1. Request for an Advisory Opinion, with attachments, submitted by Timothy G. Merrill, attorney for Highland City, received by the Office of the Property Rights Ombudsman, October 4, 2013.

NOTE:  This Opinion was requested by Highland City to review its ordinances.  This request was apparently made at the suggestion of homebuilders developing land in the City.  No response to the request was received.

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Background

This Opinion concerns ordinances adopted by Highland City allowing clustering or higher densities of residential units (i.e., “density bonuses”) for developers who donate open space.  The City has asked the Office of the Property Rights Ombudsman to evaluate (1) whether open space dedicated to the City as provided in these ordinances constitutes an exaction within the meaning of § 10-9a-508, and (2) if open space dedicated under the ordinances may be sold or transferred by the City.

Like most local governments, Highland City encourages development of parks or open spaces to enhance the City aesthetically, protect natural amenities such as wetlands or forested areas, and to provide recreational opportunities.  Highland City has adopted an “open space” ordinance, applicable to its R-1-20 and R-1-40 zones, giving developers the option of dedicating open space in exchange for “clustering” residential density.[1]  Following the criteria established in the ordinance, a developer may propose a subdivision plat showing clustered residences and providing areas dedicated for open space.  The proposal would be considered as part of the normal plat approval process, and the City may reject the proposal.  Dedicating open space in exchange for density clustering is at the option of the developer.   Property designated as open space may be dedicated to the City, transferred to an approved private conservation organization, or owned by a homeowner’s association.[2]

The City’s Development Code also contains separate provisions allowing developers to receive density bonuses in exchange for open space.[3]  The ordinance establishes a point scale through which developers may “earn” additional density (that is, more homes per acre than the maximum allowed by the zoning ordinance) by dedicating open space. Points are based on the amount of open space dedicated. Additional points may be awarded by “enhancements,” which include such things as trails, “quality” natural areas, “view-sheds,” landscaping, and consistent architectural features within a development.[4]  Like the possible open space dedications in exchange for clustering, the dedication is voluntary, and is subject to approval by the City.[5]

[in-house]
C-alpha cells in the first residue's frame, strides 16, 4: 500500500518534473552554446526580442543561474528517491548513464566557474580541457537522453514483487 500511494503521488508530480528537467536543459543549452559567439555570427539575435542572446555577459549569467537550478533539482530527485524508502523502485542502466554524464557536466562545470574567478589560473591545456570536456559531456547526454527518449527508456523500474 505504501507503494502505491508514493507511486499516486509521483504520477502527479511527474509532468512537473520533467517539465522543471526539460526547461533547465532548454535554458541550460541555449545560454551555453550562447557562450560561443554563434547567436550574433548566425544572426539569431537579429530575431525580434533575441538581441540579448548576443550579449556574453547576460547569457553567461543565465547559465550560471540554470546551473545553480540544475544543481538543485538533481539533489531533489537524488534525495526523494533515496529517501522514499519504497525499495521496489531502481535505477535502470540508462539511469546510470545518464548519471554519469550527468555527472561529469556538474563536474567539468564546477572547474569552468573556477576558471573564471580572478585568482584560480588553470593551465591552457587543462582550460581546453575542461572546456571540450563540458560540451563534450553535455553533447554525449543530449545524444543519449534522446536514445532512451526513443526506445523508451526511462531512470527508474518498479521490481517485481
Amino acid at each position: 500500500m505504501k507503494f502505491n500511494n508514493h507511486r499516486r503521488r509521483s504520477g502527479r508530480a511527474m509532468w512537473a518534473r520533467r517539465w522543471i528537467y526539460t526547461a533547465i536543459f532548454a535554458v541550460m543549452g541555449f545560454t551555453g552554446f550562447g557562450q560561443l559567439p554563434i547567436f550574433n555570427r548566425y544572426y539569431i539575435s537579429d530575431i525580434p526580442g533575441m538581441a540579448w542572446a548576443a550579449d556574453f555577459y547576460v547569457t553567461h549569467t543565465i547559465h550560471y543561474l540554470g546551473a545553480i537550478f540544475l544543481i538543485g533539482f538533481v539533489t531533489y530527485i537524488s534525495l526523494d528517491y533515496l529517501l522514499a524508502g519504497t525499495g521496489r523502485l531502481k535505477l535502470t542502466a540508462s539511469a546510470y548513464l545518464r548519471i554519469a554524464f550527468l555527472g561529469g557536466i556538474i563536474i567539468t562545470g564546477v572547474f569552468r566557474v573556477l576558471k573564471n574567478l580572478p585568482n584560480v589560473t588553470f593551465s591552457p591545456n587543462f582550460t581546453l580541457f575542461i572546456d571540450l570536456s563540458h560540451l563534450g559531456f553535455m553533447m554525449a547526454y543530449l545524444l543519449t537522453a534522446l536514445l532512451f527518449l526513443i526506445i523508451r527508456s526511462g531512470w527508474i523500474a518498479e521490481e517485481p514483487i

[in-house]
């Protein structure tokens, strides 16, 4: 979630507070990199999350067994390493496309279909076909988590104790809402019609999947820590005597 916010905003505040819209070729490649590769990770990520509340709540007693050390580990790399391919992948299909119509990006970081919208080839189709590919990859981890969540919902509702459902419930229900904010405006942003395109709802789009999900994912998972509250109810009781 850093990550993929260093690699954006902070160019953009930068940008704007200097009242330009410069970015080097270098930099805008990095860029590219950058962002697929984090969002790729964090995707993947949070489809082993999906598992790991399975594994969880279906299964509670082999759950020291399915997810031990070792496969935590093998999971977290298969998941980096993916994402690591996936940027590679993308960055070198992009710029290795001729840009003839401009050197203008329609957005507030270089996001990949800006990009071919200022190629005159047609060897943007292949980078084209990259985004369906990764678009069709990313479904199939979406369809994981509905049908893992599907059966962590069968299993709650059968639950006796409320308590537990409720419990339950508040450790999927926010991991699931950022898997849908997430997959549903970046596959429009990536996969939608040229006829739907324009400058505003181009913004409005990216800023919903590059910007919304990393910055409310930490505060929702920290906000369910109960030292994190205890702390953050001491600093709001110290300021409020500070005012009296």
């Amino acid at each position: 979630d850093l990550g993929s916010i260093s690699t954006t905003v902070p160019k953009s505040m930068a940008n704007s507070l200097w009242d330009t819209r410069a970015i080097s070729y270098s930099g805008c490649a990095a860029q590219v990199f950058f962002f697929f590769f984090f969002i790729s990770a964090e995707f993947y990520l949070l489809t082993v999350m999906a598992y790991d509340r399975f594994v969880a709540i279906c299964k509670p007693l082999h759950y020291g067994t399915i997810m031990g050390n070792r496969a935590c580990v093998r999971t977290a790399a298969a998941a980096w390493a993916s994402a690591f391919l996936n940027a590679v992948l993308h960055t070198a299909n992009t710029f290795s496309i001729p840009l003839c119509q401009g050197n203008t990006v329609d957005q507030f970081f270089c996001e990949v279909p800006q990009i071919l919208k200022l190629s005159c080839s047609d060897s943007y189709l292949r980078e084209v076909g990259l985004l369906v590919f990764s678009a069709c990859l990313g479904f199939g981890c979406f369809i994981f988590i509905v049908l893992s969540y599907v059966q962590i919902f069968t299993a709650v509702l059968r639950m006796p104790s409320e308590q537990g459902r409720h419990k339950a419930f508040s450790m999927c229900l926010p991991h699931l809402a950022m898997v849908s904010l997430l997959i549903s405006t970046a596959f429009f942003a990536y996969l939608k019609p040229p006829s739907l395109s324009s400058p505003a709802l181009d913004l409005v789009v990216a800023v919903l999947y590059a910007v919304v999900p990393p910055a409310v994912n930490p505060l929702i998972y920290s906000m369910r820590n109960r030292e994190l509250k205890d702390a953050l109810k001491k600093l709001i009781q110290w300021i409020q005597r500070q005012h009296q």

The City’s ordinances spell out the criteria used to evaluate a proposed dedication in exchange for either clustering or density bonuses, as well as the procedure to approve a plat with dedicated open space.  These criteria include consideration of the property’s value as open space, preservation of natural vegetation, potential for recreational uses, etc.[6]  The City indicates that it enters into agreements with developers to govern specific developments (including dedication of open space), but the ordinances do not require such agreements.

Analysis

I.       The City May Accept Open Space in Exchange for Development Concessions, Subject to Statutory and Constitutional Limitations.

A.     Government Authority is Always Subject to Statutory and Constitutional Limits

Although local governments enjoy broad latitude to carry out their objectives, that discretion is tempered by constitutional and statutory constraints.  “Local governments, as subdivisions of the State, exercise those powers granted to them by the State Legislature . . . and the exercise of a delegated power is subject to the limitations imposed by state statutes, and state and federal constitutions.  A state cannot empower local governments to do that which the state itself does not have authority to do.”  State v. Hutchinson, 624 P.2d 1116, 1121 (Utah 1980) (citation omitted).  Thus, a local government must act within the statutory and constitutional framework that both defines and limits its authority.

When the State has granted general welfare power to local governments, those governments have independent authority apart from, and in addition to, specific grants of authority to pass ordinances which are reasonably and appropriately related to the objectives of that power, . . .. [C]ourts will not interfere with the legislative choice of the means selected unless it is arbitrary, or is directly prohibited by, or is inconsistent with the policy of, the state or federal laws or the constitution of this State or of the United States.

Id., 624 P.2d at 1126.

These limits apply even when local governments enter contracts with private entities.   The Utah Supreme Court has explained that while local governments have broad authority to contract with private interests, they may not violate statutory or constitutional provisions.  See Price Development Company, LP v. Orem City, 2000 UT 26, ¶ 23, 995 P.2d 1237, 1245.  Price concerned agreements to refund tax revenue to retailers in exchange for commitments to remain as tenants in the University Mall.[7]  The agreements were challenged as violating constitutional and statutory restrictions on collection and expenditure of local taxes.  The court held that the agreements did not exceed any constitutional or statutory limits, but that such limits could not be ignored.  As an incentive to the retailers, Orem proposed to pay them an amount equal to a portion of the sales taxes collected each year.[8]